Our remittance rule will apply to most electronic money transfers over $15 and to most companies that offer such transfers, including banks, thrifts, credit unions, and others. Further, consumers will generally have the ability to cancel the transaction for 30 minutes after payment is made. These protections become fully effective in about a year, and we plan to work with you to conduct an effective public awareness campaign to inform people broadly about their new rights. In fact, months ago, while we were still in the process of standing up the new Consumer Bureau, we posted videos on our website, in English and Spanish, where we explained our role in implementing the new disclosure requirements for remittances. In fact, the two speakers for the videos (we call them movie stars Zixta Martinez and Flavio Cumpiano) are here with me today.
We recognize that people who send money back to loved ones in another country are engaged in an act of deep devotion. Many of these consumers do not make much money themselves and so have very little to spare. Dividing your resources into two parts and sending some back to your family elsewhere is a selfless and even a heroic act, and people deserve to know where every hard-earned penny is going.
The lyrics of the famous Irish ballad Danny Boy are all about a son who must leave home to find opportunity across the sea, even though it breaks his mother’s heart to bid him farewell. We can readily imagine him steadfastly sending money back to ease her cares whenever he could manage to do so. The sons and mothers of our day likewise deserve an improved marketplace that is reliable and transparent and hence worthy of their affection for one another. This, again, is the inescapably human aspect of remittance transfers. We are talking not just about financial transactions, but about the essential fabric of people’s lives. This is true for Latinos and it is true for all immigrant communities who grace our nation by making the difficult decision to add their talents and their courage to the ranks of our fellow Americans.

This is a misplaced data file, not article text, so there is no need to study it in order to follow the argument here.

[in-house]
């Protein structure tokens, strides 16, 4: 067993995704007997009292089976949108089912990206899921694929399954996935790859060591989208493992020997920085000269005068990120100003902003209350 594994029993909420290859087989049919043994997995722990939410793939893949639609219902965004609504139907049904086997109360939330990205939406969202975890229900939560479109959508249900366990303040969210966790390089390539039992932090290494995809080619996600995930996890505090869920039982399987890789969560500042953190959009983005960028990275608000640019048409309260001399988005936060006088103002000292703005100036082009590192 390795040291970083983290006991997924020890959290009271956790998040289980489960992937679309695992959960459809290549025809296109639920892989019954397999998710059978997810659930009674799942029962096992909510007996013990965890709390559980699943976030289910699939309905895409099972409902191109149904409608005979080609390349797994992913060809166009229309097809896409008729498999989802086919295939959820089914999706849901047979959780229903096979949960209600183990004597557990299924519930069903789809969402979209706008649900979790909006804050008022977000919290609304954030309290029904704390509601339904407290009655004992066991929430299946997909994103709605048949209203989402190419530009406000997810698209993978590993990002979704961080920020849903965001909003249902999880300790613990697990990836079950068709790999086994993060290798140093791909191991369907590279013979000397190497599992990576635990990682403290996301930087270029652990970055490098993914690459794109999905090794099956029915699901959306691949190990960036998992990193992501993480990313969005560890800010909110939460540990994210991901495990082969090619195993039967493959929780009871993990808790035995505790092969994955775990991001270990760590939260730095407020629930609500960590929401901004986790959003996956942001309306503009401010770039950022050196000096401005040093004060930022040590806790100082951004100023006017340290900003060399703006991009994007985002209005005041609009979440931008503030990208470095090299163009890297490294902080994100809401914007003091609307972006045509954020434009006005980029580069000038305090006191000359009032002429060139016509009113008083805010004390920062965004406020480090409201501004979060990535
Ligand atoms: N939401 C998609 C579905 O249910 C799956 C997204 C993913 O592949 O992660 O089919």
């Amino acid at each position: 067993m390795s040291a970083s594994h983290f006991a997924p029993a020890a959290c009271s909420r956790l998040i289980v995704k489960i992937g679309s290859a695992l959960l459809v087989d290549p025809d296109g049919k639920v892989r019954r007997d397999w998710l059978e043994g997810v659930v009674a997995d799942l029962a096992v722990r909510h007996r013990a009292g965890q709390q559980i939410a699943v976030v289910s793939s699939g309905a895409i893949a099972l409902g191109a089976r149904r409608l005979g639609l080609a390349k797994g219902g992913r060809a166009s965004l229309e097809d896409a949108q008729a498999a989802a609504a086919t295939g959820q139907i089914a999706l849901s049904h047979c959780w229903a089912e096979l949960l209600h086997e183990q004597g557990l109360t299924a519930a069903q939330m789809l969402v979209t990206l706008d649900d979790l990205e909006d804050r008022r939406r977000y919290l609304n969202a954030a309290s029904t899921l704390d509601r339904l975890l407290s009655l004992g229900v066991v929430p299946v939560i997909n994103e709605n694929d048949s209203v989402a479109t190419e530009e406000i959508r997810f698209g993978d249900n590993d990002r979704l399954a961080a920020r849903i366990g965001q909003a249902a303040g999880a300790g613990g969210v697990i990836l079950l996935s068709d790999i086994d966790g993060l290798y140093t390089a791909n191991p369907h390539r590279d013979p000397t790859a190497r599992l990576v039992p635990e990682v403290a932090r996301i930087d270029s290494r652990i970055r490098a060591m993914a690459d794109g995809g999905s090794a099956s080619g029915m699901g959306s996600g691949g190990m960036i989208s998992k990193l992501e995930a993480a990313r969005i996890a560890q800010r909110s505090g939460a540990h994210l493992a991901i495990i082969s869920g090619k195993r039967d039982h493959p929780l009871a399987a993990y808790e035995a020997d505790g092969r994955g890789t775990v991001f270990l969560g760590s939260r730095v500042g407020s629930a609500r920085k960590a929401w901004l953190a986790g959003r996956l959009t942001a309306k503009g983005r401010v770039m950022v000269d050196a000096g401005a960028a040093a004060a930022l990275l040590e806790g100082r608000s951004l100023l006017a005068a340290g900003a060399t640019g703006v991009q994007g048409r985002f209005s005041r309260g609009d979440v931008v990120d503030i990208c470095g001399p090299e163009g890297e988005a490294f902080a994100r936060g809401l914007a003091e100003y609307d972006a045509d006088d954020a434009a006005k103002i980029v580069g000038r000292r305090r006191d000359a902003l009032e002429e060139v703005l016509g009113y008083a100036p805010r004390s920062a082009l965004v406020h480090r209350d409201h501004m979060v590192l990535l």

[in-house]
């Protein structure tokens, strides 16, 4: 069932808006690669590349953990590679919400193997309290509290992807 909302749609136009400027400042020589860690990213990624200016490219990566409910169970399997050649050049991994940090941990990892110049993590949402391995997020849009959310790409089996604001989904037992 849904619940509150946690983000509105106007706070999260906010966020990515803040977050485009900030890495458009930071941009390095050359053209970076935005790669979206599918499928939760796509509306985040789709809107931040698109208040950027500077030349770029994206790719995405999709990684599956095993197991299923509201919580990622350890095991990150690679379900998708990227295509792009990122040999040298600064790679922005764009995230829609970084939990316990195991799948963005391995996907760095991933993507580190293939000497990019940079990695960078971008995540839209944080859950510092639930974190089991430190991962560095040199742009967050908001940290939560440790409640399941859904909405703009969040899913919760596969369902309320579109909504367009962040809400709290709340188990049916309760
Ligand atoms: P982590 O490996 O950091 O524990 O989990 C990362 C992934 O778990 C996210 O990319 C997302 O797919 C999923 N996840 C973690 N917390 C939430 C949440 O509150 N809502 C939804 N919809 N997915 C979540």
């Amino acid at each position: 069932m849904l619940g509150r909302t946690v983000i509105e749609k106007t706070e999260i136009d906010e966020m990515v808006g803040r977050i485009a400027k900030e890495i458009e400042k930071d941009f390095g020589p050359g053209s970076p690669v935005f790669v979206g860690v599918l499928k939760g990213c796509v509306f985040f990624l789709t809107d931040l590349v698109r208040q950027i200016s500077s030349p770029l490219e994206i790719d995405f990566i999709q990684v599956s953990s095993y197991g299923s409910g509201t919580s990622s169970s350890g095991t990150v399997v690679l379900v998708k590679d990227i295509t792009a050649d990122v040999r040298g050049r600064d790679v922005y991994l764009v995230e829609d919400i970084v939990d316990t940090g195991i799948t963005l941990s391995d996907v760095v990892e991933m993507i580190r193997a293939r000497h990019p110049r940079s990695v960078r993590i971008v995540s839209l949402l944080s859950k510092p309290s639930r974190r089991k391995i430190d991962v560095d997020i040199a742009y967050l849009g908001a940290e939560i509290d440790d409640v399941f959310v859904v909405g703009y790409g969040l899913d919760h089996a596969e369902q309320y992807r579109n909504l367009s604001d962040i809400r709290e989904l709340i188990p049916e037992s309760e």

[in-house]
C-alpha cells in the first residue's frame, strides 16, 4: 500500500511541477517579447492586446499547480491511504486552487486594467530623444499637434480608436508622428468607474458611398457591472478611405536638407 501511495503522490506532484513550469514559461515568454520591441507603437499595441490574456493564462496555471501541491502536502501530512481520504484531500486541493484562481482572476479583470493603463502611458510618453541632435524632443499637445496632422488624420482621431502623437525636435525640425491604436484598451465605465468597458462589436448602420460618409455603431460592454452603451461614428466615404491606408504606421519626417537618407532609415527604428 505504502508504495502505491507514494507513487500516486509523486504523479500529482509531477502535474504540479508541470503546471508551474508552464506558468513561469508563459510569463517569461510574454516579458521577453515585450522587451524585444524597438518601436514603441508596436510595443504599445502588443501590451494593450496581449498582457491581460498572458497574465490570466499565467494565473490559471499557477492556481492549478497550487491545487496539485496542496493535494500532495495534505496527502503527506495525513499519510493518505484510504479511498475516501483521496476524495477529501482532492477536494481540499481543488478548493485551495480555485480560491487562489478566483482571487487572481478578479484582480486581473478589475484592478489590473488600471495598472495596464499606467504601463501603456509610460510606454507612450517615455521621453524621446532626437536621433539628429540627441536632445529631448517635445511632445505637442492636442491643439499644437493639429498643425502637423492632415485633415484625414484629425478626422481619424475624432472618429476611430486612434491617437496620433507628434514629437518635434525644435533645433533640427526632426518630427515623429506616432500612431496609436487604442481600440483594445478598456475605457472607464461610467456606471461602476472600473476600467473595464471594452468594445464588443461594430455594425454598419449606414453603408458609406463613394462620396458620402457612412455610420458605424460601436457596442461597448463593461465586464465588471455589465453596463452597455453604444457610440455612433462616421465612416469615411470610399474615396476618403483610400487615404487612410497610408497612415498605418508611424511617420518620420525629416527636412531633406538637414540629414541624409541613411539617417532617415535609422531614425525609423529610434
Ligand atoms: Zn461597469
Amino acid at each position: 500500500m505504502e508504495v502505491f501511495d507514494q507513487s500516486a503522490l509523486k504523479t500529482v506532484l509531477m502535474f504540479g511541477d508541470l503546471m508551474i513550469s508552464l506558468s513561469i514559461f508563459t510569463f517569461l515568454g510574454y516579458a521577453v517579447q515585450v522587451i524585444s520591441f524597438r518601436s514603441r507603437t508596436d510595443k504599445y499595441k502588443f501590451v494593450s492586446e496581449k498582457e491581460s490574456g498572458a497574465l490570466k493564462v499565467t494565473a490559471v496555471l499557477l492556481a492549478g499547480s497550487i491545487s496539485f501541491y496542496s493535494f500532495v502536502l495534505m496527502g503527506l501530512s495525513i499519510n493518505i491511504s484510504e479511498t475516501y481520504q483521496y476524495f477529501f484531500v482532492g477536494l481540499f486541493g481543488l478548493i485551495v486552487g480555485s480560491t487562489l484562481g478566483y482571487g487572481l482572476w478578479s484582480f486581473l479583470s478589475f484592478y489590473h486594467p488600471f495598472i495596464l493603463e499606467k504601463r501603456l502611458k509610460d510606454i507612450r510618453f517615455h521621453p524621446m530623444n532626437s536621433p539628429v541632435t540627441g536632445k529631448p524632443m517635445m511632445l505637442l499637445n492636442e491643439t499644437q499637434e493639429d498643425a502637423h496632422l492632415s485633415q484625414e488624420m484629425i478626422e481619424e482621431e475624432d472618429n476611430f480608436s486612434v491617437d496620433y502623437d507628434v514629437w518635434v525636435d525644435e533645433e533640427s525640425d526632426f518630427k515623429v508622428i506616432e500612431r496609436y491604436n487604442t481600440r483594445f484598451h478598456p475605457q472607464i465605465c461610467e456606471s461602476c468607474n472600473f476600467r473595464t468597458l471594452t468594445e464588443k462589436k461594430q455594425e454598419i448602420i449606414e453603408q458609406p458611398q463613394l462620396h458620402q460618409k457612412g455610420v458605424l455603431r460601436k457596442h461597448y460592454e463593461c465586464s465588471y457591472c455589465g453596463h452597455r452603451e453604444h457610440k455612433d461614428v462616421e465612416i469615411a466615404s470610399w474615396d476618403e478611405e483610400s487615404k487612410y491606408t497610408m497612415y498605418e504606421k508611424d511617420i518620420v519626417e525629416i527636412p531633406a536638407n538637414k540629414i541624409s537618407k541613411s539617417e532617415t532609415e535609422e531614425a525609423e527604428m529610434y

As the first Director of the Consumer Financial Protection Bureau, I am honored to work alongside a team of talented people who are constantly seeking solutions to financial problems that have a tangible, positive impact on American life. We agree with the legendary baseball player and humanitarian Roberto Clemente, who once said: “Any time you have an opportunity to make a difference in this world and you don’t, then you are wasting your time on Earth.”
Here and elsewhere, we are intent upon seizing our opportunities to make our financial markets work better for the people they serve. Some of us are first-generation Americans, some are second-generation, others have been here longer. But we are all the same when it comes to expecting a fair shake. We are all the same in deserving finally to have someone who stands on our side, protects us against fraud, and sees to it that we are treated fairly in the financial marketplace. That is why you pushed for a Consumer Financial Protection Bureau, and that is the work we are determined to do for this country.
Thank you for everything you stand for, and thank you again for having me here today.